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Camargo Guarnieri: Piano Concertos Nos. 4, 5, and 6

Program Notes by  James Melo

In 1941, following an extended trip through South America, Aaron Copland reflected on his experiences and his exposure to the musical trends then in vogue in the continent. He was particularly struck with the diversity of musical traditions in Brazil, and his discovery of a thriving art music culture was undoubtedly surprising to him. Among the composers he met was Guarnieri, whom he assessed in highly complimentary terms:

Guarnieri is the most exciting talent among Latin American composers. He possesses all the necessary credentials, as well as an impeccable compositional technique, a fertile imagination, and an uncommon personality…His works are more organically integrated than those of Villa- Lobos, without being any less reflective of Brazilian traditions. But what I like best about his music is its healthy emotional expression. He is the most authentic musician of the continent.

The Piano Concertos Nos. 4, 5, and 6 were the product of a significant stylistic change in Guarnieri’s career. They display a number of avant-garde features that are fundamentally distinct from the more nationalist vocabulary that informed the earlier three piano concertos (Naxos 8.557666).

Copland’s assessment remains as pertinent today as it was more than 60 years ago. Mozart Camargo Guarnieri belonged to the generation of composers who brought Brazilian music into the twentieth century and to the attention of the international community. As discussed in the previous volume, he practised a brand of nationalism that was superbly integrated in its blend of sophisticated compositional techniques and the improvisational character of Brazilian folk-music. The Brazilian flavour in Guarnieri’s works, however, is not the result of direct quotations from folk music, which he avoided doing, but rather of his talent in creating original themes and rhythmic structures that had all the markings of authentic folk-lore. He is the supreme master of this technique among all Brazilian composers, and the ingenious devices that he employed to reconcile disparate techniques and materials emerge with consummate grace, energy, and elegance throughout his music. This second volume in the complete recording of his piano concertos offers further opportunities to explore Guarnieri’s rich musical landscapes.

The Piano Concerto No. 4, composed in 1968, has a rather unusual instrumentation: there are no violins, and the orchestral palette is shifted toward the wind instruments. The textures are often thick, with edgy and aggressive sonorities at times, and virtuosic writing for both the orchestra and the piano, which here is treated with unsurpassed brilliance. The concerto is an ingenious take on serialism, a technique that Guarnieri had abhorred in his famous Open Letter to Brazilian Musicians and Critics, published in 1950 and discussed in the first volume of this series. The main argument of the letter is worth revisiting:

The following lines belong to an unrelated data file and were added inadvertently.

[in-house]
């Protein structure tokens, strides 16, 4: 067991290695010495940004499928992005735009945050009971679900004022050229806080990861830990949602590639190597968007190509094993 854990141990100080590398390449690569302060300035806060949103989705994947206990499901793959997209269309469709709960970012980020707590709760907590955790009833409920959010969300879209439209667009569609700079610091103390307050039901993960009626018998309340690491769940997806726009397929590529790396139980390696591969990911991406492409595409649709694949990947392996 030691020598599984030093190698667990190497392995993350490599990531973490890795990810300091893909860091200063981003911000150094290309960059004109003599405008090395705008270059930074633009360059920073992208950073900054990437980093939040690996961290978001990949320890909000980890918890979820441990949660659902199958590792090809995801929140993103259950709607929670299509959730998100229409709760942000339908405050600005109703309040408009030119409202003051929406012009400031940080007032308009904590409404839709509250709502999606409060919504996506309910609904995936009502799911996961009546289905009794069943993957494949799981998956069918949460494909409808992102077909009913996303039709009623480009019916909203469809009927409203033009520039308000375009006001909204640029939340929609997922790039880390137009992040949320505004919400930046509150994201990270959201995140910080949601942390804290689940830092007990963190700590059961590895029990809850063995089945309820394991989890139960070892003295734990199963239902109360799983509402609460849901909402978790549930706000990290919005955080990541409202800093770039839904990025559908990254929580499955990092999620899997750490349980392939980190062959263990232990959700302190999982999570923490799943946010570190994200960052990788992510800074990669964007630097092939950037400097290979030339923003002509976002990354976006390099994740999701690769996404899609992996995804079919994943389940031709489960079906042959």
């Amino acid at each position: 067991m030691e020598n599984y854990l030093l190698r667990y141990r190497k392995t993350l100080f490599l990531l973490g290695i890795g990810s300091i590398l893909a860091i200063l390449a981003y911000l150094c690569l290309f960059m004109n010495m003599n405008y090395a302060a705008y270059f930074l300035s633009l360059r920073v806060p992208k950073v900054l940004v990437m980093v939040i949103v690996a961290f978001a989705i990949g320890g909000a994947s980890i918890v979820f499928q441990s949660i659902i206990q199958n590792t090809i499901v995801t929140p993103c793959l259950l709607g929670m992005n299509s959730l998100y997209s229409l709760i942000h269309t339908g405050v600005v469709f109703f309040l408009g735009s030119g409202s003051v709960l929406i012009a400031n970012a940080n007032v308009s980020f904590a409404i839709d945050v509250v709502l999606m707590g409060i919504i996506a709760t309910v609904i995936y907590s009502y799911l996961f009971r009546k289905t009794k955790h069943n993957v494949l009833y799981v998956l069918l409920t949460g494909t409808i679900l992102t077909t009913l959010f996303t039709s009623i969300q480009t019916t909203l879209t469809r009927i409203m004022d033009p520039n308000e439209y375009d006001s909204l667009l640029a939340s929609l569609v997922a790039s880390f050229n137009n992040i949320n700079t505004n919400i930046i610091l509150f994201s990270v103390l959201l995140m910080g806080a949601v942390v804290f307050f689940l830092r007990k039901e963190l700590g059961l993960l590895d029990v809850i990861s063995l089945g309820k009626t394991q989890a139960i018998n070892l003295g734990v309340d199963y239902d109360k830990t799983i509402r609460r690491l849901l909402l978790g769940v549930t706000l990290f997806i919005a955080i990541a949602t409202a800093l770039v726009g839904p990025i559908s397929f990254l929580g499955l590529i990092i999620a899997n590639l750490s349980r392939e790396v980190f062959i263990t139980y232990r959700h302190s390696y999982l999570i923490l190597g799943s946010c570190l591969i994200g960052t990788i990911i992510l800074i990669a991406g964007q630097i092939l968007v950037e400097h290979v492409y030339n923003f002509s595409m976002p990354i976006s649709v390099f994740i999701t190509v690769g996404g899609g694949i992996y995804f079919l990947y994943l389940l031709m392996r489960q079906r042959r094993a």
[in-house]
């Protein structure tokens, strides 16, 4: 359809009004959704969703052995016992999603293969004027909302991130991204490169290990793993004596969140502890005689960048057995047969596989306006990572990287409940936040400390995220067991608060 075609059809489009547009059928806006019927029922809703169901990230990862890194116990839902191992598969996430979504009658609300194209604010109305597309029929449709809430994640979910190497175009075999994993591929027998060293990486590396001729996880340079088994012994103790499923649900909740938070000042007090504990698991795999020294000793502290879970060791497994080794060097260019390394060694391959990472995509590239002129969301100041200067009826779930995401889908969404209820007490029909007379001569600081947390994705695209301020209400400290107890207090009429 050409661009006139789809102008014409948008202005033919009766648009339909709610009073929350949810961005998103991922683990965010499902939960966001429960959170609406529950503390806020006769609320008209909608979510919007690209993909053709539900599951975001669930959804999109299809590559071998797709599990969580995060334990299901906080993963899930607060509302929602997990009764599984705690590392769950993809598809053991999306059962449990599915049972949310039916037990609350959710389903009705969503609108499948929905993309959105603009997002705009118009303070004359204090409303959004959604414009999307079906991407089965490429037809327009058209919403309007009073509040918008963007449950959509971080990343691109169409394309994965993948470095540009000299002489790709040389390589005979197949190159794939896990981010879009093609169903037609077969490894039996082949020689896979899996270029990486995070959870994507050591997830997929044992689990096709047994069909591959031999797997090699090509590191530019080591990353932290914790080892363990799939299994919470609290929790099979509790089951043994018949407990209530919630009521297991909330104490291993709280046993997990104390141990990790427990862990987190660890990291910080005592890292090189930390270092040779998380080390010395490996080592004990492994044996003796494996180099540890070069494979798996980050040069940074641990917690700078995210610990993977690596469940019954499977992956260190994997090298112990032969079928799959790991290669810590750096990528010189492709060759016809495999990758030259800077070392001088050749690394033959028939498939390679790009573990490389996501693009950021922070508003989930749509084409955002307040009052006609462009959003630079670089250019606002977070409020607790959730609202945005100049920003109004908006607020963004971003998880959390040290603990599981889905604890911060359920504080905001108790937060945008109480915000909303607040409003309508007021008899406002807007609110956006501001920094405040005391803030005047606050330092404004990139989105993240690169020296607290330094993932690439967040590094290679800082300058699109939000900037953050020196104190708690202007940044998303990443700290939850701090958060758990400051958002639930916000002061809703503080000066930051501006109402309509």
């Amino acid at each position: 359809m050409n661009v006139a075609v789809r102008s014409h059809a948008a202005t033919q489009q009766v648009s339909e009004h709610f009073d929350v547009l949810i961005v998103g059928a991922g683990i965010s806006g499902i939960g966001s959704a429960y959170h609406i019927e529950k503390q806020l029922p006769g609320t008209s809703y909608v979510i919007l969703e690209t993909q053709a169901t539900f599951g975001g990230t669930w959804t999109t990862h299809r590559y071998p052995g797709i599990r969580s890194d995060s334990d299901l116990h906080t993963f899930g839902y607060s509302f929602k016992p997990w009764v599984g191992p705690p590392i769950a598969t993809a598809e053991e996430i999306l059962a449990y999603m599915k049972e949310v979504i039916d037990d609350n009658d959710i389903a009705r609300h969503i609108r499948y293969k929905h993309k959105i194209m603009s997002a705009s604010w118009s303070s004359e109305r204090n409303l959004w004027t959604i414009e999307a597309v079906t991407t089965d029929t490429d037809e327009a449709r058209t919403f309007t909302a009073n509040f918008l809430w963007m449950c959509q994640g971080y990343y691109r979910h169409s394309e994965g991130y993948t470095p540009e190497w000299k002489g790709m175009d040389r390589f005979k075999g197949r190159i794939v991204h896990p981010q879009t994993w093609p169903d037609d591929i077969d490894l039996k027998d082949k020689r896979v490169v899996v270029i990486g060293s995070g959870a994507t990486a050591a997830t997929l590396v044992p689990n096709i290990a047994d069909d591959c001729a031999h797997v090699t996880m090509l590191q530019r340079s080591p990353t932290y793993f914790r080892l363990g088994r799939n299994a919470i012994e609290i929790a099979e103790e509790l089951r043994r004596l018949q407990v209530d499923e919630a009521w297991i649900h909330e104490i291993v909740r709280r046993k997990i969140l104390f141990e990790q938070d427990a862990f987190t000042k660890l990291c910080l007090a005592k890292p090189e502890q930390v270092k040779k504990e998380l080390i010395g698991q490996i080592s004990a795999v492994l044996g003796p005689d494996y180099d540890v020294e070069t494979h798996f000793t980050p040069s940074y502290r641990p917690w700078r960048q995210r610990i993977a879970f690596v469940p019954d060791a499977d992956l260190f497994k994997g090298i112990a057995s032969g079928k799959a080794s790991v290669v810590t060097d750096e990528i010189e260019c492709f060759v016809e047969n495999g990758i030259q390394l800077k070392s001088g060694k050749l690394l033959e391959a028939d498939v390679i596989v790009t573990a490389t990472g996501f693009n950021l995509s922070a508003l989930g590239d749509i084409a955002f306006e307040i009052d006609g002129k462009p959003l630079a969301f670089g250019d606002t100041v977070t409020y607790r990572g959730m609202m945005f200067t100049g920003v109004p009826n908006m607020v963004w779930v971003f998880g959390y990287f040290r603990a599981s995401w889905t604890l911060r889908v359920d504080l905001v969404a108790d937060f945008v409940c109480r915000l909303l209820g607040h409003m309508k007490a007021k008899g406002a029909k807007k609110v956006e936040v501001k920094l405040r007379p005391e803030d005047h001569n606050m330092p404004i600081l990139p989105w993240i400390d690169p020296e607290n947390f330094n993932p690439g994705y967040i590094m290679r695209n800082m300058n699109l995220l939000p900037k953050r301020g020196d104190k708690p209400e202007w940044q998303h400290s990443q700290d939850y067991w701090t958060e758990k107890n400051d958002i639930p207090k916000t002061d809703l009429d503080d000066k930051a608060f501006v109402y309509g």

In this document, I want to alert you of the great threats to the musical culture of Brazil, due to our young composers’ infatuation with progressive theories of music that are inimical to the true interests of Brazilian music…These composers preferred to ignore the rich musical traditions of Brazil and produce music according to false and sterile aesthetic principles…that favor improvisation and charlatanism, pseudo-science instead of original research, and scorn talent, culture, and the exploration of the rich experiences of the past, which are the bases of the true work of art.

Clearly, Guarnieri had a change of heart. The first movement of the Concerto No. 4 not only is based on distinctly serial themes, but the form of the movement is based on a quintessentially serial device: the recapitulation, which unfolds backward, creates a palindrome of the exposition. The cadenza reflects Guarnieri’s experimentation with unorthodox sonorities, as the piano plays accompanied by a vibraphone. The slow movement has some formal and thematic similarities with that of the Piano Concerto No. 2. The form, a well balanced A-B-A that includes a livelier central section, is typical of Guarnieri’s slow movements, which are often cast in a type of ternary song form. The overall vocabulary of the second movement is highly atonal, but serial techniques are not used in this movement nor in the finale. The third movement recalls nationalist elements in its use of dance rhythms, particularly the shifting meters and syncopated accents that give Guarnieri’s style such an energetic and lively character. The Piano Concerto No. 4 had its premiere in Porto Alegre on 6 September 1972, with Roberto Szidon as the soloist.